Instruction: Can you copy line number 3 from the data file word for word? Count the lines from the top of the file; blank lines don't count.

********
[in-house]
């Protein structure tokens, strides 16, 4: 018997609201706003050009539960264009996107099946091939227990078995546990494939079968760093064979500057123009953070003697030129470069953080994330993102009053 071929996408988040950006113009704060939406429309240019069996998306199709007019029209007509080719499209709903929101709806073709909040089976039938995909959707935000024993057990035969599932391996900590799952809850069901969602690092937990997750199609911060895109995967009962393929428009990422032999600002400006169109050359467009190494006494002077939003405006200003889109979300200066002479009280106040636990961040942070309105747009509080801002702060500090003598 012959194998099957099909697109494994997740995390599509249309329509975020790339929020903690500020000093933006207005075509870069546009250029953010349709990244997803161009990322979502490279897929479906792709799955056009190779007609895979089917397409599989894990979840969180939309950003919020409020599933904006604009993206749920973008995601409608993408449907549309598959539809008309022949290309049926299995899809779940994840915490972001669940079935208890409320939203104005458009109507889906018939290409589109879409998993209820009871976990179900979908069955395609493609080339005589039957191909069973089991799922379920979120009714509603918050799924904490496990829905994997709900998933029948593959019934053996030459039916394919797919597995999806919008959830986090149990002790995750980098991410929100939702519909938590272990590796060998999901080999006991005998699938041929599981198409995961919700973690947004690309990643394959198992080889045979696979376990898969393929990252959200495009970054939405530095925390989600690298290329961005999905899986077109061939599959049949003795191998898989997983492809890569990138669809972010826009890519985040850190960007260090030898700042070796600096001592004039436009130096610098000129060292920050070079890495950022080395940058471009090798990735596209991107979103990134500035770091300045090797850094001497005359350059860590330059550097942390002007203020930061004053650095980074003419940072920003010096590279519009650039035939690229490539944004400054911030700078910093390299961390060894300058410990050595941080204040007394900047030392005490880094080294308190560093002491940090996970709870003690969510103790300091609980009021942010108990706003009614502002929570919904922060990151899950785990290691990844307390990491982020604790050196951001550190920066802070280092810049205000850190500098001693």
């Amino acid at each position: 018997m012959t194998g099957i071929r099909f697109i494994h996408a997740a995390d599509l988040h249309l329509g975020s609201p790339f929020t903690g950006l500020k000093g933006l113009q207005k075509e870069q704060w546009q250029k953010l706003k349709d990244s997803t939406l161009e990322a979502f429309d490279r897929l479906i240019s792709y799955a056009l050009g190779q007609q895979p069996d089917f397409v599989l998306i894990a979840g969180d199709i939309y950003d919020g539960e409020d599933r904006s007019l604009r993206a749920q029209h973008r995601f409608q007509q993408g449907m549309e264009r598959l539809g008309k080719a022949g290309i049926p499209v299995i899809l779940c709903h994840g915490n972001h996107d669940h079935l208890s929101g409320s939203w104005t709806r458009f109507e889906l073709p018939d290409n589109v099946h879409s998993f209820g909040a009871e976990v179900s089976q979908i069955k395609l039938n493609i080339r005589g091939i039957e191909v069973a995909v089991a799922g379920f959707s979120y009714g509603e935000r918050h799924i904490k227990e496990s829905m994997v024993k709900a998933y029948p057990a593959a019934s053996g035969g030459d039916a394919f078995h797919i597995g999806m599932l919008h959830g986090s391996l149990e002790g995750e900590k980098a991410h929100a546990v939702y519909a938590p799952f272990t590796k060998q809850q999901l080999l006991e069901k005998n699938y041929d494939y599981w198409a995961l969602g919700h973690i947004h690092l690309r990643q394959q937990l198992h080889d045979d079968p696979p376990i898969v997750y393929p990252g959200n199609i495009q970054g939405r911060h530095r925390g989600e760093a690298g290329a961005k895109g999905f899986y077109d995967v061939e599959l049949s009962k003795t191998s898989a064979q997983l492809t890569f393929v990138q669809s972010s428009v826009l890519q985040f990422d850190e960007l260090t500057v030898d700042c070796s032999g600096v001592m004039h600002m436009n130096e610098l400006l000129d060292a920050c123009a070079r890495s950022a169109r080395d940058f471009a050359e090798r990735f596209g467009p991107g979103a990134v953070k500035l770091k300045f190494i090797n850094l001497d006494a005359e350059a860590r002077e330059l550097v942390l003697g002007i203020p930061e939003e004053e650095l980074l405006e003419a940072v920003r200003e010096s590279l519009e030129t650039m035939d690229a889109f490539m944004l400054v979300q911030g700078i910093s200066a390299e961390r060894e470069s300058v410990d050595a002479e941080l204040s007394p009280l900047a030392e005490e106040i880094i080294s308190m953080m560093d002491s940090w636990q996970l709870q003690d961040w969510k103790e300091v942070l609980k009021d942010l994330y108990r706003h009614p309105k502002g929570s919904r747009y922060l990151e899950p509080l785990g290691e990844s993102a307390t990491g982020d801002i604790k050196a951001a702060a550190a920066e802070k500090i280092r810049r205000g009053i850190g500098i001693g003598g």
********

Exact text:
């Amino acid at each position: 018997m012959t194998g099957i071929r099909f697109i494994h996408a997740a995390d599509l988040h249309l329509g975020s609201p790339f929020t903690g950006l500020k000093g933006l113009q207005k075509e870069q704060w546009q250029k953010l706003k349709d990244s997803t939406l161009e990322a979502f429309d490279r897929l479906i240019s792709y799955a056009l050009g190779q007609q895979p069996d089917f397409v599989l998306i894990a979840g969180d199709i939309y950003d919020g539960e409020d599933r904006s007019l604009r993206a749920q029209h973008r995601f409608q007509q993408g449907m549309e264009r598959l539809g008309k080719a022949g290309i049926p499209v299995i899809l779940c709903h994840g915490n972001h996107d669940h079935l208890s929101g409320s939203w104005t709806r458009f109507e889906l073709p018939d290409n589109v099946h879409s998993f209820g909040a009871e976990v179900s089976q979908i069955k395609l039938n493609i080339r005589g091939i039957e191909v069973a995909v089991a799922g379920f959707s979120y009714g509603e935000r918050h799924i904490k227990e496990s829905m994997v024993k709900a998933y029948p057990a593959a019934s053996g035969g030459d039916a394919f078995h797919i597995g999806m599932l919008h959830g986090s391996l149990e002790g995750e900590k980098a991410h929100a546990v939702y519909a938590p799952f272990t590796k060998q809850q999901l080999l006991e069901k005998n699938y041929d494939y599981w198409a995961l969602g919700h973690i947004h690092l690309r990643q394959q937990l198992h080889d045979d079968p696979p376990i898969v997750y393929p990252g959200n199609i495009q970054g939405r911060h530095r925390g989600e760093a690298g290329a961005k895109g999905f899986y077109d995967v061939e599959l049949s009962k003795t191998s898989a064979q997983l492809t890569f393929v990138q669809s972010s428009v826009l890519q985040f990422d850190e960007l260090t500057v030898d700042c070796s032999g600096v001592m004039h600002m436009n130096e610098l400006l000129d060292a920050c123009a070079r890495s950022a169109r080395d940058f471009a050359e090798r990735f596209g467009p991107g979103a990134v953070k500035l770091k300045f190494i090797n850094l001497d006494a005359e350059a860590r002077e330059l550097v942390l003697g002007i203020p930061e939003e004053e650095l980074l405006e003419a940072v920003r200003e010096s590279l519009e030129t650039m035939d690229a889109f490539m944004l400054v979300q911030g700078i910093s200066a390299e961390r060894e470069s300058v410990d050595a002479e941080l204040s007394p009280l900047a030392e005490e106040i880094i080294s308190m953080m560093d002491s940090w636990q996970l709870q003690d961040w969510k103790e300091v942070l609980k009021d942010l994330y108990r706003h009614p309105k502002g929570s919904r747009y922060l990151e899950p509080l785990g290691e990844s993102a307390t990491g982020d801002i604790k050196a951001a702060a550190a920066e802070k500090i280092r810049r205000g009053i850190g500098i001693g003598g």